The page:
China/Republic of Korea: Whether the Republic of Korea and China recognize dual nationality between their countries
|Publisher||Immigration and Refugee Board of Canada|
|Author||Research Directorate, Immigration and Refugee Board, Canada|
|Publication Date||15 November 2002|
|Citation / Document Symbol||ZZZ39973.E|
|Cite as||Immigration and Refugee Board of Canada, China/Republic of Korea: Whether the Republic of Korea and China recognize dual nationality between their countries, 15 November 2002, ZZZ39973.E, available at: http://www.refworld.org/docid/3f7d4e432a.html [accessed 25 May 2013]|
|Disclaimer||This is not a UNHCR publication. UNHCR is not responsible for, nor does it necessarily endorse, its content. Any views expressed are solely those of the author or publisher and do not necessarily reflect those of UNHCR, the United Nations or its Member States.|
The information that follows was provided by a consular official at the Embassy of the People's Republic of China during a 12 November 2002 telephone interview.
China does not allow dual nationality. If a person acquires the nationality of another country, he or she is considered by the Chinese authorities to have automatically lost Chinese nationality. If a Korean wishes to obtain Chinese nationality, he or she must first renounce his or her Korean nationality and provide proof of this to the Chinese authorities. Acquisition, renunciation or recovery of Chinese nationality can be requested or processed through Chinese consulates or embassies outside China or, inside China, through the Public Security Ministry.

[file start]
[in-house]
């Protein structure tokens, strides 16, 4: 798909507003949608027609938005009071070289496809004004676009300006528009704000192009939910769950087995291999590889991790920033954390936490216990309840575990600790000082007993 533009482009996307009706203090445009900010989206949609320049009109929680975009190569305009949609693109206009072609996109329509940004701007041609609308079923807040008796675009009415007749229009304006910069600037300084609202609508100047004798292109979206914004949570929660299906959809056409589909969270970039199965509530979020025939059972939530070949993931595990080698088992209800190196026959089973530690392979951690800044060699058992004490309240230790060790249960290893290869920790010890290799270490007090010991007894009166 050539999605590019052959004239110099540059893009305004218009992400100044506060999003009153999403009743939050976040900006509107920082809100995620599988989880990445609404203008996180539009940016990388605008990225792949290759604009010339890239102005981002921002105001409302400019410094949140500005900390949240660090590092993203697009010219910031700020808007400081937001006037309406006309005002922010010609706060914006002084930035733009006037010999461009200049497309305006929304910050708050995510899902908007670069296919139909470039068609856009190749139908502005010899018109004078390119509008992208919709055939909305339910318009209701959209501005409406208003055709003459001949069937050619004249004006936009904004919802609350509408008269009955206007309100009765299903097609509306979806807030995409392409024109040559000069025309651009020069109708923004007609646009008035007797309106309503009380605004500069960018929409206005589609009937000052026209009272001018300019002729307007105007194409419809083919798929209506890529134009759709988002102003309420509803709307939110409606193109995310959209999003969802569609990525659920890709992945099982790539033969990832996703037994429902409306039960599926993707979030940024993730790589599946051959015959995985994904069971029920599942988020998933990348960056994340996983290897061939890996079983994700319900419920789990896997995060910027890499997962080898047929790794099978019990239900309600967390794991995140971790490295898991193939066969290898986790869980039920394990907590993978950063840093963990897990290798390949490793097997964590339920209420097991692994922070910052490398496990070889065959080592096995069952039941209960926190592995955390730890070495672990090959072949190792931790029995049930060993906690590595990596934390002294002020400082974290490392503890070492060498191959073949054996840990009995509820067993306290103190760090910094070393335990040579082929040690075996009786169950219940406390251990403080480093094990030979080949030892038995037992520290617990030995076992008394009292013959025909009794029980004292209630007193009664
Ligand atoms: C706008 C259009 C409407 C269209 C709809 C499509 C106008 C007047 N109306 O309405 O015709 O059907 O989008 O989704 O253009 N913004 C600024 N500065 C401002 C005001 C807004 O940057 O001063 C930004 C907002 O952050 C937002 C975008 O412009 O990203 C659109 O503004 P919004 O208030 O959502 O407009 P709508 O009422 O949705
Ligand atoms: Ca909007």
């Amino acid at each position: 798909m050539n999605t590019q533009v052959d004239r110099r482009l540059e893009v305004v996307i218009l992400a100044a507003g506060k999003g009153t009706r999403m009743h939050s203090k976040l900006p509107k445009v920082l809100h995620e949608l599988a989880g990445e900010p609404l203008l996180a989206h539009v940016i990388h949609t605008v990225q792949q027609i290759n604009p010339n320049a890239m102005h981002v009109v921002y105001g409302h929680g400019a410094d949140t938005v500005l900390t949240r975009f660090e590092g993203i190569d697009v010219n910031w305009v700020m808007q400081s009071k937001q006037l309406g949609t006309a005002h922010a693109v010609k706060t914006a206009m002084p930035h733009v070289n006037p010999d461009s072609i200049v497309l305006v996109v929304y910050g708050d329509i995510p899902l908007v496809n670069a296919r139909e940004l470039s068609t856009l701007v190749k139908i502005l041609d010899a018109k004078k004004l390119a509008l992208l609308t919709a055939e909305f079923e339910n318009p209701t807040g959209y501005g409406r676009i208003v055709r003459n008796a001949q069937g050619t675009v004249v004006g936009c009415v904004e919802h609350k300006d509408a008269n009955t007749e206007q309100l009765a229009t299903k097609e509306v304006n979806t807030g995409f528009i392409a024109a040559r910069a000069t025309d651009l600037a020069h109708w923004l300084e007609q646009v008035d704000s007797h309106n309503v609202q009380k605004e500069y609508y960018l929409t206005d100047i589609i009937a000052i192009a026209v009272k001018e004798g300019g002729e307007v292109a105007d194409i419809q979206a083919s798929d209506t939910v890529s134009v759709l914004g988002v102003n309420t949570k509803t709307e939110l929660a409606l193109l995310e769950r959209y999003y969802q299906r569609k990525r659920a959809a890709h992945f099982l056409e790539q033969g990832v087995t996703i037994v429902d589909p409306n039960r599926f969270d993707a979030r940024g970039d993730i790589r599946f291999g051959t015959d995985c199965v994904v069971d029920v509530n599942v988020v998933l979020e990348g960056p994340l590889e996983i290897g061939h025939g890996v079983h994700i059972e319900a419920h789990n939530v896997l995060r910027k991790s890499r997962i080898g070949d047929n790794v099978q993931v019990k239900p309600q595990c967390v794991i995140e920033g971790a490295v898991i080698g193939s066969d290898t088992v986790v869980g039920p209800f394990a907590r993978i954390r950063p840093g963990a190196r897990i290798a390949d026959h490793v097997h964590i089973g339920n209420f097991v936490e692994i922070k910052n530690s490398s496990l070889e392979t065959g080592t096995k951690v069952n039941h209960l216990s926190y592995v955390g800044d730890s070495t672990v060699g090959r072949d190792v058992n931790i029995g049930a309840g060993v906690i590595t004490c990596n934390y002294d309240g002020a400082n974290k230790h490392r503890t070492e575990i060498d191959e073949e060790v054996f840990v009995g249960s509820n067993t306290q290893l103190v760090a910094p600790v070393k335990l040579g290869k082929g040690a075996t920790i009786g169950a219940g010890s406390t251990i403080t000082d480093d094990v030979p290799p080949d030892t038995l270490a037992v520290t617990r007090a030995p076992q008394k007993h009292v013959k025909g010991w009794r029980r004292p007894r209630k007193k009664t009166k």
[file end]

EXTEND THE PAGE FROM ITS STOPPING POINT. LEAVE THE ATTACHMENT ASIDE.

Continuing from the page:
The information that follows was provided by a representative at the Embassy of the Republic of Korea in Ottawa during an 8 November 2002 telephone interview.
It is not possible for adult Koreans to hold dual nationality, regardless of the country for which the issue is raised. Up to the age of 18, it is possible for a person holding Korean nationality to hold another nationality, but upon reaching 18 years of age, the person must decide which nationality he or she wants to keep. The representative added that there may have been some cases of adults who have held both Chinese and Korean nationality, but it is not recent nor current practice to allow dual nationality.
A publication from the United States Defense Personnel Security Research Center provides the following information on loss of Chinese citizenship:
DUAL CITIZENSHIP: NOT RECOGNIZED.
LOSS OF CITIZENSHIP:
VOLUNTARY: Voluntary renunciation of PRC citizenship is technically permitted by law, upon fulfillment of at least one of certain requirements. The requirements are:
– Person is a near relative of a foreign national.
– Person has already settled abroad.
– Person has other legitimate reasons.
State functionaries and military personnel are not permitted to renounce PRC citizenship (16 Apr. 2002).
More recently, the Manchester Guardian Weekly reported on the case of the wife of a dissident, stating "
This Response was prepared after researching publicly accessible information currently available to the Research Directorate within time constraints. This Response is not, and does not purport to be, conclusive as to the merit of any particular claim to refugee status or asylum.
Manchester Guardian Weekly. 4 September 2002. Stephen Moss. "Terror in China." (NEXIS)
People's Republic of China. Embassy of the People's Republic of China, Ottawa. 12 November 2002. Telephone interview with consular staff.
Republic of Korea. Embassy of the Republic of Korea, Ottawa. 8 November 2002. Telephone interview with representative.
United States of America. Defense Personnel Security Research Center (DPSRC), San Francisco. 16 April 2002. "China."